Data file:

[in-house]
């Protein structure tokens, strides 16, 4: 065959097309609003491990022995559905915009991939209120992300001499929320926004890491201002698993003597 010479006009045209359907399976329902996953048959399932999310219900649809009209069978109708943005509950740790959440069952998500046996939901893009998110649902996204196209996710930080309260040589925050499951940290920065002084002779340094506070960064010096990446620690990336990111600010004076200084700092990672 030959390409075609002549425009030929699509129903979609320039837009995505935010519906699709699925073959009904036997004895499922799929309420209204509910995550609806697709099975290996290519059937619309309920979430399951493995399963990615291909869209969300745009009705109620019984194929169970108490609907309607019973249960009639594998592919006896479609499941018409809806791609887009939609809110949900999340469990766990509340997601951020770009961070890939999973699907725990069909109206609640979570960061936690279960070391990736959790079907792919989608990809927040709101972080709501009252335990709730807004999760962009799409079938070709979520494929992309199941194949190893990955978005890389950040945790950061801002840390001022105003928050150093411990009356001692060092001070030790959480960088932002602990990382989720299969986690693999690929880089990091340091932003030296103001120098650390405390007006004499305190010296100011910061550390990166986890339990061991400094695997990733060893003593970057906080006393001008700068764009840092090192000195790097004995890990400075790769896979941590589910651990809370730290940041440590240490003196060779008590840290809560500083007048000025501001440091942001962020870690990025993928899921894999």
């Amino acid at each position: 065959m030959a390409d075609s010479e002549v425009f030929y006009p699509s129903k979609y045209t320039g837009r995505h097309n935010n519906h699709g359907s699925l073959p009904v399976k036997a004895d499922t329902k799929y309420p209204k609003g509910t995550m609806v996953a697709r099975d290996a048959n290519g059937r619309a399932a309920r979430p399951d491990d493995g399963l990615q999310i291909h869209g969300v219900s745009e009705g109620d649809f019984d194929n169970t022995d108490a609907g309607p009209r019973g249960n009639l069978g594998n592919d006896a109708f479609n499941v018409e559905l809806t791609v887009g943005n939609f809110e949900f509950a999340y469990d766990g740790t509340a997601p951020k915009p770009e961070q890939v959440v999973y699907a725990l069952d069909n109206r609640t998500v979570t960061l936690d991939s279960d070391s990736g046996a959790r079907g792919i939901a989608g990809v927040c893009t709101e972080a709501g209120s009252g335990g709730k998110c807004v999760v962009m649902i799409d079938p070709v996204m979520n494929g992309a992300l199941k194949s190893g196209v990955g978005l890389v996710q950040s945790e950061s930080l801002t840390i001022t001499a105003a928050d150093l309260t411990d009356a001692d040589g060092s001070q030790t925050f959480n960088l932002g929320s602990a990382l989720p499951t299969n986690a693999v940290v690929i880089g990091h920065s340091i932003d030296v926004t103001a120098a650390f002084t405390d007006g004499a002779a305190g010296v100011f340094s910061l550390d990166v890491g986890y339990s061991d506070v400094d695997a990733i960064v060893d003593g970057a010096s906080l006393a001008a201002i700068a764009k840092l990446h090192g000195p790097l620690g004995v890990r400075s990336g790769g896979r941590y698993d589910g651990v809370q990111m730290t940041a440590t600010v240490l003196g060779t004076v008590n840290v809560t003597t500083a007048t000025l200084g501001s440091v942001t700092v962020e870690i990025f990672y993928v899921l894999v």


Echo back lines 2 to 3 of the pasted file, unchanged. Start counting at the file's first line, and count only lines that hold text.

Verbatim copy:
């Protein structure tokens, strides 16, 4: 065959097309609003491990022995559905915009991939209120992300001499929320926004890491201002698993003597 010479006009045209359907399976329902996953048959399932999310219900649809009209069978109708943005509950740790959440069952998500046996939901893009998110649902996204196209996710930080309260040589925050499951940290920065002084002779340094506070960064010096990446620690990336990111600010004076200084700092990672 030959390409075609002549425009030929699509129903979609320039837009995505935010519906699709699925073959009904036997004895499922799929309420209204509910995550609806697709099975290996290519059937619309309920979430399951493995399963990615291909869209969300745009009705109620019984194929169970108490609907309607019973249960009639594998592919006896479609499941018409809806791609887009939609809110949900999340469990766990509340997601951020770009961070890939999973699907725990069909109206609640979570960061936690279960070391990736959790079907792919989608990809927040709101972080709501009252335990709730807004999760962009799409079938070709979520494929992309199941194949190893990955978005890389950040945790950061801002840390001022105003928050150093411990009356001692060092001070030790959480960088932002602990990382989720299969986690693999690929880089990091340091932003030296103001120098650390405390007006004499305190010296100011910061550390990166986890339990061991400094695997990733060893003593970057906080006393001008700068764009840092090192000195790097004995890990400075790769896979941590589910651990809370730290940041440590240490003196060779008590840290809560500083007048000025501001440091942001962020870690990025993928899921894999």
């Amino acid at each position: 065959m030959a390409d075609s010479e002549v425009f030929y006009p699509s129903k979609y045209t320039g837009r995505h097309n935010n519906h699709g359907s699925l073959p009904v399976k036997a004895d499922t329902k799929y309420p209204k609003g509910t995550m609806v996953a697709r099975d290996a048959n290519g059937r619309a399932a309920r979430p399951d491990d493995g399963l990615q999310i291909h869209g969300v219900s745009e009705g109620d649809f019984d194929n169970t022995d108490a609907g309607p009209r019973g249960n009639l069978g594998n592919d006896a109708f479609n499941v018409e559905l809806t791609v887009g943005n939609f809110e949900f509950a999340y469990d766990g740790t509340a997601p951020k915009p770009e961070q890939v959440v999973y699907a725990l069952d069909n109206r609640t998500v979570t960061l936690d991939s279960d070391s990736g046996a959790r079907g792919i939901a989608g990809v927040c893009t709101e972080a709501g209120s009252g335990g709730k998110c807004v999760v962009m649902i799409d079938p070709v996204m979520n494929g992309a992300l199941k194949s190893g196209v990955g978005l890389v996710q950040s945790e950061s930080l801002t840390i001022t001499a105003a928050d150093l309260t411990d009356a001692d040589g060092s001070q030790t925050f959480n960088l932002g929320s602990a990382l989720p499951t299969n986690a693999v940290v690929i880089g990091h920065s340091i932003d030296v926004t103001a120098a650390f002084t405390d007006g004499a002779a305190g010296v100011f340094s910061l550390d990166v890491g986890y339990s061991d506070v400094d695997a990733i960064v060893d003593g970057a010096s906080l006393a001008a201002i700068a764009k840092l990446h090192g000195p790097l620690g004995v890990r400075s990336g790769g896979r941590y698993d589910g651990v809370q990111m730290t940041a440590t600010v240490l003196g060779t004076v008590n840290v809560t003597t500083a007048t000025l200084g501001s440091v942001t700092v962020e870690i990025f990672y993928v899921l894999v």